A Tender Tale
My boat sails stormy seas, battles oceans filled with tears.
At last my port's in view, now that I've discovered you.
Oh I'd give my life so lightly, for my gentle Lady,
Give it freely, and completely, to my Lady. ....Moody Blues
I had worked some long hours on something or other - I don't rememberwhat - but it was usual that when we did pull some long hours- we'd get the next day off. One such day I was home when thephone rang. "The" 28 volt power supply had crapped.We had several large test sets - and other equipment that used28 volts DC as the primary control and switching power. And withoutthat supply - nothing worked. I have mentioned that attimes I had wondered what manner of "nuts" were loosein the Navy hierarchy. This is one of the prime examples. Granted;with all of the equipment we had, plus an occasional feed to acouple of other shops, this supply had to be able to accommodatemany amps - like 100. Which is no small supply. So some loose-nutin the Navy decided to put a supply in there that could more thanhold the load. Now this was no ordinary supply - whoever got it- made sure they had any possible load covered! In theAft-Port corner of the Navigation repair shop was bolted this1000 pound jet-start power supply capable of some 5000 amps. Fedby the ship's three phase 440 volt main bus - this thing was nothingbut huge. You had to practically crawl inside to get to some parts.And because it was so old - and so - ah - strange - few peopleeven would try to work on it. The main transformer was huge -and had many windings. Six Primary and six secondary connectedin delta and wye configuration - to supply 12 phase power to theselenium rectifier stack. Yup Selenium. (If a selenium rectifierfails and shorts - the resulting smoke is quite toxic - And theseare HUGE). Back to the transformer - besides the six secondarywindings - (or should I say wound with them) were twelve saturationwindings - - they had this thing set up so that each winding endhad a bucking winding - so that the uneven voltage drops acrossthe selenium rectifiers could be compensated for. There were 12huge rheostats that controlled the bias to these "buck-windings."Once rectified, the DC was fed to two banks of capacitors - eachbank added up to about 500,000ufd at 50 volts - and each was fusedwith a 10Amp fuse(!). Since it was a day off - and we had beenon our way to the Anderson (Air Force Base) Commissary to shop- Sherry decided to "tag" along. Besides - I knew thatgetting into parts of that beast - her small frame could squeezeinto places I could barely stick my head. And she and I couldwork really fast together. So into the shop we zipped. Pullingthe covers revealed nothing unusual - hitting the start buttoncaused the main contactor to snap in - then the overload circuittripped - and the unit shut itself down. We found that both theCapacitor bank fuses had blown - replacing them helped - now itwould run about 10 seconds before blowing both fuses then shuttingdown. I started to go get a meter and a scope - I figured a fewresistance checks to start with. Sherry had moved around to theback side - and called out - "I got it" She poked herhand over the top and had what was left of a dead gecko (you'dcall it a garden lizard). "I need a soldering iron, dikes,needle nose - and about 2 inches of heat shrink." Seems thegecko had gotten into part of the bucking wiring / controls andhad somehow caused something to short -and cause a wire to burnin half. She always did have a knack for finding problems witha good visual inspection - I have a bad habit of grabbing metersand start probing... sometimes that isn't the best way... In afew minutes she had the wire repaired - and had found where thegecko had pushed another wire over and caused the original problem- she pulled that wire, applied heat shrink to it so it couldn'tshort anymore - and soldered it back. Two more fuses in the capacitorbank - and presto! up it came. Since it hadn't been touched sinceMare Island - we got a scope and ran through the rheostats - justto get it as smooth as possible. We were just about finished whena voice came from behind us... (we were both half in each sideof the beast - half the rheostats were on each side) - "Youguys about to get it?" "Yup - looking real good..."I answered. The voice was familiar - but I was concentrating onwhat I was doing - and didn't give it another thought. A few moreminutes and we put the covers back on; put the tools up - andwas fixing to head on up to Anderson. One of the chiefs came byand asked what we found - we told him - then he asked: "Whatdid the Captain want?" ohhHHhh ... That's who thatwas... "He just wanted to know if we were about done - why?""Just heard he had come through - he doesn't get up herevery often, must have heard we were down..."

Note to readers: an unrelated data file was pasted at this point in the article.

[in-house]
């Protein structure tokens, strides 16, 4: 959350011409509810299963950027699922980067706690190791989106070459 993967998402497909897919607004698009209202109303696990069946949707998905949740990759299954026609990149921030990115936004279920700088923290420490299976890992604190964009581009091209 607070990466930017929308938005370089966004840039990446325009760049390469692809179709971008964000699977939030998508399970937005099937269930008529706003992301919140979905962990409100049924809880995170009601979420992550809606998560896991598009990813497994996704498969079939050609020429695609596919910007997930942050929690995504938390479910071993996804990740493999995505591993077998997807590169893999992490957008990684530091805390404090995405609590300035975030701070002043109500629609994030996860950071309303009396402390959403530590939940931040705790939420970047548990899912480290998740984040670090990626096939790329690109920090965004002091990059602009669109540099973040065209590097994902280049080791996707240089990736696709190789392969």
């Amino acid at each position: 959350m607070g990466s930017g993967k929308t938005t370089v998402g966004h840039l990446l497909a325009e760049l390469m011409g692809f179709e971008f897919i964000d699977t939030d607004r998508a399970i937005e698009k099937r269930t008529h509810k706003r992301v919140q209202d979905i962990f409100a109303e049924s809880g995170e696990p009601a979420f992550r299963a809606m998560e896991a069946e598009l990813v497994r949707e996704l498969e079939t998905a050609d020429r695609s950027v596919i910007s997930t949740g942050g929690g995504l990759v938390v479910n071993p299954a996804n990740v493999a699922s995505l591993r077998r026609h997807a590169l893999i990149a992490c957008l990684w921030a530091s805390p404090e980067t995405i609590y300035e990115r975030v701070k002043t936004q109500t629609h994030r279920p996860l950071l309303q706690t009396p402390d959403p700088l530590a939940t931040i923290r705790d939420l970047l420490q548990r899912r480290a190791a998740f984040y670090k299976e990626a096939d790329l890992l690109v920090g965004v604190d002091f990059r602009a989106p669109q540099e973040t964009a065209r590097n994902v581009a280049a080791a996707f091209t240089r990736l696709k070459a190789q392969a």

There is a Navy axiom about ship's captians:
Captains may not be omnipresent - but their ears certainly are...
Table of Contents
© 1997 Common Cents Computers